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There’s a been a steady drumbeat of Democratic – and to a much lesser degree Republican – condemnation of President Donald Trump following the partial release of former special counsel Robert Mueller’s report on 2016 Russian election interference. Colorado Attorney General Phil Weiser sat down with RealVail.com recently to talk Mueller and many other topics.
Weiser, a Democrat who is the former dean of the University of Colorado Law School and worked in the Obama administration Justice Department, weighed in on the Mueller report, Russian interference and the dangers facing the 2020 presidential election. Weiser spoke following the U.S. Attorney’s Law Enforcement Conference at the Vail Marriott on April 25.
Leading up to the interview with Weiser – an outspoken Trump critic during his own campaign last year – some Republicans were breaking ranks, with former Massachusetts governor and current Utah Sen. Mitt Romney saying he was sickened by the level of Trump administration dishonesty revealed by the Mueller report. Trump’s son-in-law and top advisor had just dismissed the report, calling the Russian campaign “a couple of Facebook ads.”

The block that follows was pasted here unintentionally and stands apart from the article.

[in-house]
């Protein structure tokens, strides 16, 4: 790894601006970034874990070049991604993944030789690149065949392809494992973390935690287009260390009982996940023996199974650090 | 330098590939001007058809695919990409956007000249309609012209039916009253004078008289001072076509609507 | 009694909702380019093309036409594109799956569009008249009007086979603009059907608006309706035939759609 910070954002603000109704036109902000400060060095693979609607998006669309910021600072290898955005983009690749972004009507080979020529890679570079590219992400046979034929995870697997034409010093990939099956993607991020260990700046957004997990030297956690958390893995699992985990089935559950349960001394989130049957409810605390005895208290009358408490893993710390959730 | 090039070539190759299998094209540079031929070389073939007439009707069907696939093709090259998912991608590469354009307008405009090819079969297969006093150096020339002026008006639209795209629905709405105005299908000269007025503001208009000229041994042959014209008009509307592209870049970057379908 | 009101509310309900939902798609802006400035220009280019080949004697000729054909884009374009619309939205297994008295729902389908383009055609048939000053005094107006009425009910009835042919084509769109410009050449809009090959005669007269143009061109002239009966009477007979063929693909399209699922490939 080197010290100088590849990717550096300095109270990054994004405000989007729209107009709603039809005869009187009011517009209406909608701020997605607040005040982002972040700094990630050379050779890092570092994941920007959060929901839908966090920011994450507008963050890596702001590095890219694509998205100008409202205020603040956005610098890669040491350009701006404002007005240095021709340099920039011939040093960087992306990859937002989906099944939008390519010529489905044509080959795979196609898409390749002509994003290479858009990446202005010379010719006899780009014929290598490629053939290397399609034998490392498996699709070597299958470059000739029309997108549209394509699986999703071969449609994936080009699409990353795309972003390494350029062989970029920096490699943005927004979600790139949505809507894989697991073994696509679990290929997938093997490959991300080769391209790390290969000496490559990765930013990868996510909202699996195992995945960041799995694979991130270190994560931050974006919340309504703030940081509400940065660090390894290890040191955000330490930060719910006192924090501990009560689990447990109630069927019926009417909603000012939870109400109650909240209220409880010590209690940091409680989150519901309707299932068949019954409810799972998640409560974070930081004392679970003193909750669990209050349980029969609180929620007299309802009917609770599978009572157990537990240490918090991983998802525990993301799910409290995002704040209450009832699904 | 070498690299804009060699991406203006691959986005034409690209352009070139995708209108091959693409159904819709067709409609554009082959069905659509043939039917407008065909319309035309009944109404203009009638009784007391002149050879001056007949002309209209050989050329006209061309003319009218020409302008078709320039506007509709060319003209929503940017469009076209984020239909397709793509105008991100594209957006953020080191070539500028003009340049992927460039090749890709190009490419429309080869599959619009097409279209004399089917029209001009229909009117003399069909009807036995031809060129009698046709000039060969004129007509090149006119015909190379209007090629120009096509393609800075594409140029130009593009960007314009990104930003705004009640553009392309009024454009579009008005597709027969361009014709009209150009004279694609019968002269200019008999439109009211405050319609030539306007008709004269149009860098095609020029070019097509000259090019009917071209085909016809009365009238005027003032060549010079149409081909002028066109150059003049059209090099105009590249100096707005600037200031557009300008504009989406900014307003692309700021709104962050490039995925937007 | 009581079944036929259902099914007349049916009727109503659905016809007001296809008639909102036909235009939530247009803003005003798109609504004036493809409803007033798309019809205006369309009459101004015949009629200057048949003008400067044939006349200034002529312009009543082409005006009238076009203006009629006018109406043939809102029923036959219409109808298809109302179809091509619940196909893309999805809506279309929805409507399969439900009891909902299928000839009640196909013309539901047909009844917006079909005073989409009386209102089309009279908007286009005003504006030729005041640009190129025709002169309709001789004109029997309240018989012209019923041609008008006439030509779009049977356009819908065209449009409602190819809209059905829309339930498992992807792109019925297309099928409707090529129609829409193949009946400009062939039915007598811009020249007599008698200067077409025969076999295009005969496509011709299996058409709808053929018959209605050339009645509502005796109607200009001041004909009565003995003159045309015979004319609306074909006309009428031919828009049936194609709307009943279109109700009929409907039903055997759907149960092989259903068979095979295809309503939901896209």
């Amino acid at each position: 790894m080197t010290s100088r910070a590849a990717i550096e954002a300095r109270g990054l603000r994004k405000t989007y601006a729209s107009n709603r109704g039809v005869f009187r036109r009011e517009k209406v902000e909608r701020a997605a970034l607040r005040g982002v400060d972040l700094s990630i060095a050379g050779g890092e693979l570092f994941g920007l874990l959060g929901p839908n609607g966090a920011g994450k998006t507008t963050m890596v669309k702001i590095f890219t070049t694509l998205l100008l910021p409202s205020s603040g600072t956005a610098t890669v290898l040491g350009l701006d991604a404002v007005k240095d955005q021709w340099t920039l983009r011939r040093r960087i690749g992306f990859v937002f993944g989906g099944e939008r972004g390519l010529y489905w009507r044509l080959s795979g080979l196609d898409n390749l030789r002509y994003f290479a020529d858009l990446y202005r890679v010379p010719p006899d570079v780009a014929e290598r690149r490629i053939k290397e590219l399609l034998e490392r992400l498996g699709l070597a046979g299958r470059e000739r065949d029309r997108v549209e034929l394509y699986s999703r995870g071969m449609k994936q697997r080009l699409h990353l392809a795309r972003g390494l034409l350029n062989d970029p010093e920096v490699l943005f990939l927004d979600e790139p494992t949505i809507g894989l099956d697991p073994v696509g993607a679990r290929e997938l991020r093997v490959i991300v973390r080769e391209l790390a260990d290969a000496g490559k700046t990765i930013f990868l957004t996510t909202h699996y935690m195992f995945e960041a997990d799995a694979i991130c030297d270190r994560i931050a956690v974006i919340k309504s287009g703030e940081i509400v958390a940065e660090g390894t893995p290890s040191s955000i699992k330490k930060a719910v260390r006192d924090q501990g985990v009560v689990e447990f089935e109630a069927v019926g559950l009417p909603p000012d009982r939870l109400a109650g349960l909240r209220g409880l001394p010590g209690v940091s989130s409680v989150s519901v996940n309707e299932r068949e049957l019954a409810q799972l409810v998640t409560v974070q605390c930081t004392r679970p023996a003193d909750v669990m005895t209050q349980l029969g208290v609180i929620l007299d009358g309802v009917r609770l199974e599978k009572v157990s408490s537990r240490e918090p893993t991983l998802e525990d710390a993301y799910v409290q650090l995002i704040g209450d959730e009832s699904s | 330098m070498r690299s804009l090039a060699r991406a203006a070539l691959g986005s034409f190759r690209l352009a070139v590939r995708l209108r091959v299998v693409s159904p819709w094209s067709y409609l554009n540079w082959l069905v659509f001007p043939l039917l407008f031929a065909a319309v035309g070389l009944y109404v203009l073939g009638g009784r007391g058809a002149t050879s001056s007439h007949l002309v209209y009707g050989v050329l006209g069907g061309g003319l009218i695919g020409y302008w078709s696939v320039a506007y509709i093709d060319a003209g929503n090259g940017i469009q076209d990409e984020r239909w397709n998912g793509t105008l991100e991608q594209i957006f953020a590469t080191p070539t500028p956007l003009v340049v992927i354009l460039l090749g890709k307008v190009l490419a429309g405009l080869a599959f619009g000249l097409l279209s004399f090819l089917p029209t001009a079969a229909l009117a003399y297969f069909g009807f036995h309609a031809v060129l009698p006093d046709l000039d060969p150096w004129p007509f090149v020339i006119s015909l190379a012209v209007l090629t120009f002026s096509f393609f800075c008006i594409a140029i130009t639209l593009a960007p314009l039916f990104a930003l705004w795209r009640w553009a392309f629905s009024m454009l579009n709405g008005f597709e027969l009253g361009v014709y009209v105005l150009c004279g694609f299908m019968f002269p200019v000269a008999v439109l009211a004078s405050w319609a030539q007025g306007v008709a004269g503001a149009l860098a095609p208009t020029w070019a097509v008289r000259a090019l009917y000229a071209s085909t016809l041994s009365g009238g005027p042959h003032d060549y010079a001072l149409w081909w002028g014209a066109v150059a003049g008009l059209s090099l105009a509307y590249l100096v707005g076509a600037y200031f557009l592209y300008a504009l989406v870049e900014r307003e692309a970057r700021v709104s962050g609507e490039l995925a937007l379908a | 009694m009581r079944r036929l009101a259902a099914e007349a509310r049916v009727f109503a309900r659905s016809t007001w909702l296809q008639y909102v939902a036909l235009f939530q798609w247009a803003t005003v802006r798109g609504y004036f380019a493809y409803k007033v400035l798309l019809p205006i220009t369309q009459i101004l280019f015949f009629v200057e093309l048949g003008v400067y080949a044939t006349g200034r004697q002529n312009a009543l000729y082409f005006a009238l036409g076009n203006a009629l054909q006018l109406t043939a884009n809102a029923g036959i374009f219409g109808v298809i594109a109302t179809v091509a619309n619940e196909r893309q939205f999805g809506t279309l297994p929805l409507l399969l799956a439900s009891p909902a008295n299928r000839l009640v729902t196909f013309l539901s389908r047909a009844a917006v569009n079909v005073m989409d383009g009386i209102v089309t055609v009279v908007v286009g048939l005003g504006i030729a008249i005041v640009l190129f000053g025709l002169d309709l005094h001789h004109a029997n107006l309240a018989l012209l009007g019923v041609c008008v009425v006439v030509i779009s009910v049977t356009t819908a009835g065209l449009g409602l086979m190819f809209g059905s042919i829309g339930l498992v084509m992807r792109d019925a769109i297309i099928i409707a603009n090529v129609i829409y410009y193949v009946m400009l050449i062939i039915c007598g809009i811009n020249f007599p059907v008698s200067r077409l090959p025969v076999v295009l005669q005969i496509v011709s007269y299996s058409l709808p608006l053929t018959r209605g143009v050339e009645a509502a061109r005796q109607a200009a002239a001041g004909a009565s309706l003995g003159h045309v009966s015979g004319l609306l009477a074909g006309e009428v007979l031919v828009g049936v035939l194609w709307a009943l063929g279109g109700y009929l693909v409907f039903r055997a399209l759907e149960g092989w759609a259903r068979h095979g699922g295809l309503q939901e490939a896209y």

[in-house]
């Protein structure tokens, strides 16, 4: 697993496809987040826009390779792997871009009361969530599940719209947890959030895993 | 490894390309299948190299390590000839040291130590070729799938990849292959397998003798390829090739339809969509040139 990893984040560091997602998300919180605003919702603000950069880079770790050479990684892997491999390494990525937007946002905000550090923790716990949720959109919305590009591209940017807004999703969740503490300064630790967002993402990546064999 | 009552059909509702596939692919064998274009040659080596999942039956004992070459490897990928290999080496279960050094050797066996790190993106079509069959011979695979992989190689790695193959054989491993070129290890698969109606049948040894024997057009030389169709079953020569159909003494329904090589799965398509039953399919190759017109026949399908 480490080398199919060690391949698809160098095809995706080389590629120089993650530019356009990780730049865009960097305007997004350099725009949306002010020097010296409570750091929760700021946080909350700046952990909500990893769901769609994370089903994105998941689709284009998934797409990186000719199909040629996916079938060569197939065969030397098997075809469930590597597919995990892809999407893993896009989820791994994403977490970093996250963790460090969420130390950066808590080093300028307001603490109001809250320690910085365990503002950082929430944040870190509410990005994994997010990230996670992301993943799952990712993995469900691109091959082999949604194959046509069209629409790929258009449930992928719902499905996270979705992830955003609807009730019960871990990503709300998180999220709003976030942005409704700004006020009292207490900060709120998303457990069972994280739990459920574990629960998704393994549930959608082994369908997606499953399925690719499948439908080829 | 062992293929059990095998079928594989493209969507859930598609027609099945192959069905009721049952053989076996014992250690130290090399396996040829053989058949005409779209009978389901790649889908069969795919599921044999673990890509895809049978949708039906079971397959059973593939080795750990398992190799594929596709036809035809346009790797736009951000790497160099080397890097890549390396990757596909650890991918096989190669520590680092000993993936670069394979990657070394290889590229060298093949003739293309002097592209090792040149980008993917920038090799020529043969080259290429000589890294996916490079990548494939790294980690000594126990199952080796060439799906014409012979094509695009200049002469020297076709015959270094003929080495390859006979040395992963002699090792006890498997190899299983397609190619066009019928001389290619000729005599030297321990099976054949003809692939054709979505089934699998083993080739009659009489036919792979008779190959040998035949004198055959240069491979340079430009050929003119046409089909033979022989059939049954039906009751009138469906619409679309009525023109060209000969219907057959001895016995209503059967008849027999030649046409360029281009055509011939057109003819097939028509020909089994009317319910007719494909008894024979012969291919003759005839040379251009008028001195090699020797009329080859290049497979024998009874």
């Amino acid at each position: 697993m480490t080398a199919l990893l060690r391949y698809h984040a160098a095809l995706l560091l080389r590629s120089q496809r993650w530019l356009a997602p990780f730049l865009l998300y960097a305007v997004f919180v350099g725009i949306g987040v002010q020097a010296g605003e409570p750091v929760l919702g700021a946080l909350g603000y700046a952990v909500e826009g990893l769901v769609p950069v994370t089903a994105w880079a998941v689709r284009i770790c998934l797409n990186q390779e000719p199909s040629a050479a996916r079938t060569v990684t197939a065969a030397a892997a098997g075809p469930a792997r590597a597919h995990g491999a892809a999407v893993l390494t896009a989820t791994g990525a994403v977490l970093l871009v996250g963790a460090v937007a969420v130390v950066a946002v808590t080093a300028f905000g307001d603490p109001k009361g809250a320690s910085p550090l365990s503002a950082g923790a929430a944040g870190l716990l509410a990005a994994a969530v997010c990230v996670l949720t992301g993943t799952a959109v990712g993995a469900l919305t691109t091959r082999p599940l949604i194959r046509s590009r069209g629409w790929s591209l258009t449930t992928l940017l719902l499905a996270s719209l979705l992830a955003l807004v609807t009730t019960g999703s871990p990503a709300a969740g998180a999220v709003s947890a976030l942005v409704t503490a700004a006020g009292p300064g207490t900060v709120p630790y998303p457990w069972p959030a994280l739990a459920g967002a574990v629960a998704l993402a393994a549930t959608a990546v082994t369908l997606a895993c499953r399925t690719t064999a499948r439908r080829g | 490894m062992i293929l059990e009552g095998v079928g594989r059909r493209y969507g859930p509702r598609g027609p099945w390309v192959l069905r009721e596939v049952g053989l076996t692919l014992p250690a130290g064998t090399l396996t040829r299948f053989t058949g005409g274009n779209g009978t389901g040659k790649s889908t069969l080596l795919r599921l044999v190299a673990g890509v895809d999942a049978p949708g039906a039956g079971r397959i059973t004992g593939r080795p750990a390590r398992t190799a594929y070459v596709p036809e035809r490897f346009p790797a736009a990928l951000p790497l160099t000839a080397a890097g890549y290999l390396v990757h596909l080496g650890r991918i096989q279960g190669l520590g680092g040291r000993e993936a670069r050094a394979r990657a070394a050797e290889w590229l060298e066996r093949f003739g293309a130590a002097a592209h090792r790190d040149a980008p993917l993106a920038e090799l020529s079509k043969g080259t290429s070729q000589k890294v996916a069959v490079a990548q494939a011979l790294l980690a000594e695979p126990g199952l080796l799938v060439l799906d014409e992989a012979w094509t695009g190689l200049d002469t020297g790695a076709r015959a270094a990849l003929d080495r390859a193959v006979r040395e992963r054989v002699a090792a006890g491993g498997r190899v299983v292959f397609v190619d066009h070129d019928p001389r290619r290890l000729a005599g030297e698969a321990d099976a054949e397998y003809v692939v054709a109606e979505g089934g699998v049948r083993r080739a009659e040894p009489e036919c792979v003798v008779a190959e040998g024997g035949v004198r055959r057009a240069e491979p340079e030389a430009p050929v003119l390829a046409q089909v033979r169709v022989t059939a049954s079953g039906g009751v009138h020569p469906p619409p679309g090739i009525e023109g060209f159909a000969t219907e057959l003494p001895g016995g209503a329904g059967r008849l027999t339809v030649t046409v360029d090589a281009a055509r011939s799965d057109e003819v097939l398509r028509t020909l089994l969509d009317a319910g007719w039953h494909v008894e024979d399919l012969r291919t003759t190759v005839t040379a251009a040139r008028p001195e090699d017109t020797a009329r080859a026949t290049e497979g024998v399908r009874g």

But former head of Homeland Security Kirstjen Nielsen was so alarmed by the threat to the 2020 elections that she tried to get the president to make it a top priority – only to have other cabinet secretaries warn her off before her resignation. Even typically Trump-friendly Fox News got in on the act, with commentator Andrew Napolitano calling Trump’s behavior as outlined by the Mueller report “immoral, criminal and defenseless.”